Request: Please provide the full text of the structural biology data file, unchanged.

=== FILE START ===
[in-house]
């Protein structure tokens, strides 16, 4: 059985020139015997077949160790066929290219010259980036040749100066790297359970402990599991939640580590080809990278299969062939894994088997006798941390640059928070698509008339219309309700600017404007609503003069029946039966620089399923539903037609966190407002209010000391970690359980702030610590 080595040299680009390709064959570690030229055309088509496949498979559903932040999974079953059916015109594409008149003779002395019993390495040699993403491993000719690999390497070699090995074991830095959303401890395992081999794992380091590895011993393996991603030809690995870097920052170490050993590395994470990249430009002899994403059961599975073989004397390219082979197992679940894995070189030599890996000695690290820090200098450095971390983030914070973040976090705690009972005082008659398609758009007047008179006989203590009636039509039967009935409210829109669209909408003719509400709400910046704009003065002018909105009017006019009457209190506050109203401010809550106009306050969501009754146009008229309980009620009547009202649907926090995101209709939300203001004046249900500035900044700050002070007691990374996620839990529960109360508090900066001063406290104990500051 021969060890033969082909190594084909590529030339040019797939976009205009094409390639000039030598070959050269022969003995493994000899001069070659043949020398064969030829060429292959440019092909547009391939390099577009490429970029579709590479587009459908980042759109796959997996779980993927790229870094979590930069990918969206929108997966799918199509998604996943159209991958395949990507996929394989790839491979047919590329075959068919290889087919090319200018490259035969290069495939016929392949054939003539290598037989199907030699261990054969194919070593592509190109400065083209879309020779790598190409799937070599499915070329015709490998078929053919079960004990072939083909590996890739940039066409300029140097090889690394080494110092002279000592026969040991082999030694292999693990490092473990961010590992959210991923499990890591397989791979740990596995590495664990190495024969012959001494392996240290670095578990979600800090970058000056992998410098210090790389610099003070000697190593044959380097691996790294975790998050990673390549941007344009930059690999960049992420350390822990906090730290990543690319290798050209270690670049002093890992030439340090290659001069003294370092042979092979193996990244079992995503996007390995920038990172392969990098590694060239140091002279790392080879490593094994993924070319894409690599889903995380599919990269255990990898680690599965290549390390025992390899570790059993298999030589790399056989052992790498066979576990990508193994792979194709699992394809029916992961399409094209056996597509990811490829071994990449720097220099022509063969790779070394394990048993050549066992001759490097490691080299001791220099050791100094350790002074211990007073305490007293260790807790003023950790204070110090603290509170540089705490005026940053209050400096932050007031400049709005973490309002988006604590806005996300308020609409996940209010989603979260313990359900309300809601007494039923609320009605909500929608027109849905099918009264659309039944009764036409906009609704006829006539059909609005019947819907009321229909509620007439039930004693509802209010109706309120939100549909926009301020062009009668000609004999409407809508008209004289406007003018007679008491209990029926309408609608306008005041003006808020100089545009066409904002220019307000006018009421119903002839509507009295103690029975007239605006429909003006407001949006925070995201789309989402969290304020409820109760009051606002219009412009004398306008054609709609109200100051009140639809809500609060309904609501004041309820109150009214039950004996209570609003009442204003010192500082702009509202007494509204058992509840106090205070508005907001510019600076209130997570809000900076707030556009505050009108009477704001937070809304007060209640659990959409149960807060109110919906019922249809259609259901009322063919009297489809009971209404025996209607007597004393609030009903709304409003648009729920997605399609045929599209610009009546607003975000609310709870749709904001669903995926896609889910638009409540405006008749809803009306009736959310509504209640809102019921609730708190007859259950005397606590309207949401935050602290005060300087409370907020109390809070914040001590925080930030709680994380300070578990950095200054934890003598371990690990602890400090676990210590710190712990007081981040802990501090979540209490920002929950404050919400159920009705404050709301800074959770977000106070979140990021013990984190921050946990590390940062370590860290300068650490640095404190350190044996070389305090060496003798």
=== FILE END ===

[in-house]
């Protein structure tokens, strides 16, 4: 059985020139015997077949160790066929290219010259980036040749100066790297359970402990599991939640580590080809990278299969062939894994088997006798941390640059928070698509008339219309309700600017404007609503003069029946039966620089399923539903037609966190407002209010000391970690359980702030610590 080595040299680009390709064959570690030229055309088509496949498979559903932040999974079953059916015109594409008149003779002395019993390495040699993403491993000719690999390497070699090995074991830095959303401890395992081999794992380091590895011993393996991603030809690995870097920052170490050993590395994470990249430009002899994403059961599975073989004397390219082979197992679940894995070189030599890996000695690290820090200098450095971390983030914070973040976090705690009972005082008659398609758009007047008179006989203590009636039509039967009935409210829109669209909408003719509400709400910046704009003065002018909105009017006019009457209190506050109203401010809550106009306050969501009754146009008229309980009620009547009202649907926090995101209709939300203001004046249900500035900044700050002070007691990374996620839990529960109360508090900066001063406290104990500051 021969060890033969082909190594084909590529030339040019797939976009205009094409390639000039030598070959050269022969003995493994000899001069070659043949020398064969030829060429292959440019092909547009391939390099577009490429970029579709590479587009459908980042759109796959997996779980993927790229870094979590930069990918969206929108997966799918199509998604996943159209991958395949990507996929394989790839491979047919590329075959068919290889087919090319200018490259035969290069495939016929392949054939003539290598037989199907030699261990054969194919070593592509190109400065083209879309020779790598190409799937070599499915070329015709490998078929053919079960004990072939083909590996890739940039066409300029140097090889690394080494110092002279000592026969040991082999030694292999693990490092473990961010590992959210991923499990890591397989791979740990596995590495664990190495024969012959001494392996240290670095578990979600800090970058000056992998410098210090790389610099003070000697190593044959380097691996790294975790998050990673390549941007344009930059690999960049992420350390822990906090730290990543690319290798050209270690670049002093890992030439340090290659001069003294370092042979092979193996990244079992995503996007390995920038990172392969990098590694060239140091002279790392080879490593094994993924070319894409690599889903995380599919990269255990990898680690599965290549390390025992390899570790059993298999030589790399056989052992790498066979576990990508193994792979194709699992394809029916992961399409094209056996597509990811490829071994990449720097220099022509063969790779070394394990048993050549066992001759490097490691080299001791220099050791100094350790002074211990007073305490007293260790807790003023950790204070110090603290509170540089705490005026940053209050400096932050007031400049709005973490309002988006604590806005996300308020609409996940209010989603979260313990359900309300809601007494039923609320009605909500929608027109849905099918009264659309039944009764036409906009609704006829006539059909609005019947819907009321229909509620007439039930004693509802209010109706309120939100549909926009301020062009009668000609004999409407809508008209004289406007003018007679008491209990029926309408609608306008005041003006808020100089545009066409904002220019307000006018009421119903002839509507009295103690029975007239605006429909003006407001949006925070995201789309989402969290304020409820109760009051606002219009412009004398306008054609709609109200100051009140639809809500609060309904609501004041309820109150009214039950004996209570609003009442204003010192500082702009509202007494509204058992509840106090205070508005907001510019600076209130997570809000900076707030556009505050009108009477704001937070809304007060209640659990959409149960807060109110919906019922249809259609259901009322063919009297489809009971209404025996209607007597004393609030009903709304409003648009729920997605399609045929599209610009009546607003975000609310709870749709904001669903995926896609889910638009409540405006008749809803009306009736959310509504209640809102019921609730708190007859259950005397606590309207949401935050602290005060300087409370907020109390809070914040001590925080930030709680994380300070578990950095200054934890003598371990690990602890400090676990210590710190712990007081981040802990501090979540209490920002929950404050919400159920009705404050709301800074959770977000106070979140990021013990984190921050946990590390940062370590860290300068650490640095404190350190044996070389305090060496003798």